The 5X5 workout routine offers benefits for both the beginner and the more advanced trainee, depending on the approach taken; the three most common approaches are as follows:

The Sets Across Method

This involves performing all 5 sets of 5 reps with the same weight (after your warm-ups), and it is an ideal beginner's workout routine.

5 reps is the optimal number for building strength, and it’s also perfect for practicing technique. The reason for this is that form often deteriorates when done for much more than 5 reps, whereas when using reps lower than this the weights tend to get too heavy, which means that form needs to already be established in order to avoid injury.

And by doing 5 sets you’ll have sufficient volume to elicit a good muscle building response as well. Granted you may build muscle a little faster by doing 6 – 10 reps, but you’ll reach a plateau sooner too. By using 5X5 you’ll be able to continue to make progress for much longer, so your eventual results will be better.

When you start with this type of training it’s important to use relatively light weights so you can get a feel for the movements and practice proper technique. Even just the empty Olympic bar (20kg) is fine for most exercises. If you’ve been training for a while and feel this is too light you can start a bit heavier, but don’t go above about two-thirds of your current 5 rep max.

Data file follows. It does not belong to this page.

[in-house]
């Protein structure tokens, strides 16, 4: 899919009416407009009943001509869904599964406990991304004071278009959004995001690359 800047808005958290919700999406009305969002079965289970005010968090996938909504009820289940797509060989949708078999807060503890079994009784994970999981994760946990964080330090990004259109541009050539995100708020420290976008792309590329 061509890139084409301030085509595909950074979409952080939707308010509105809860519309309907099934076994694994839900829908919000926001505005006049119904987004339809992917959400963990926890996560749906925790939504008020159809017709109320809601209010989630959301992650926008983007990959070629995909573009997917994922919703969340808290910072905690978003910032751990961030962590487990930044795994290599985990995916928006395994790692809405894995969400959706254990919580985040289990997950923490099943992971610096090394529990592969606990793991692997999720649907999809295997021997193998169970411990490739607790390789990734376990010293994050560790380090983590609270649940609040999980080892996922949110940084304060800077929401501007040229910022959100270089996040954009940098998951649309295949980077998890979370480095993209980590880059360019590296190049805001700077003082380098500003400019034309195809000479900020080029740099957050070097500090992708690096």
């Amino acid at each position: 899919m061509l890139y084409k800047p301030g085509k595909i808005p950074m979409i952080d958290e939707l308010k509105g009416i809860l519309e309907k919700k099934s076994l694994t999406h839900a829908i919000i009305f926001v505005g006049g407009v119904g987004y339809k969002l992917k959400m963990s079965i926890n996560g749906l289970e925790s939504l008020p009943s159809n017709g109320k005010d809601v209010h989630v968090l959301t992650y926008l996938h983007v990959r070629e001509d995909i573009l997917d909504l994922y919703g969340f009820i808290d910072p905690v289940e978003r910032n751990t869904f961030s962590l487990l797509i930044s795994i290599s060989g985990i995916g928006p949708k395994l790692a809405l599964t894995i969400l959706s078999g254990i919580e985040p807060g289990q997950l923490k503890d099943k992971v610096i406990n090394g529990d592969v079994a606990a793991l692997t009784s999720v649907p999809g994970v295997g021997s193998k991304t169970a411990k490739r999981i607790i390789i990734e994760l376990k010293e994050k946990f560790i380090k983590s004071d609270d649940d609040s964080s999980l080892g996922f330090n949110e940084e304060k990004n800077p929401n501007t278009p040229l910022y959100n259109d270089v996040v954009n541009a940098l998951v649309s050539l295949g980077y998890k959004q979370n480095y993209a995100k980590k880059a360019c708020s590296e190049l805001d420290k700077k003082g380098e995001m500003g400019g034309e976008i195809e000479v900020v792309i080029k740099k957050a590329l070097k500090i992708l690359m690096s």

Then simply add some weight to the bar on each exercise every time you train. By adding 5kg to your squat and deadlift and 2.5 kg to your other lifts you’ll quickly progress to using some respectable weights, and your size and strength will increase accordingly. In just 3 – 4 months you’ll be surprised at how much progress you’ll be able to make.

The Ramping Sets Method

This involves doing your first set with a fairly light weight, and then adding weight to the bar each set, so you work up (or ramp up) to one top weight set of 5.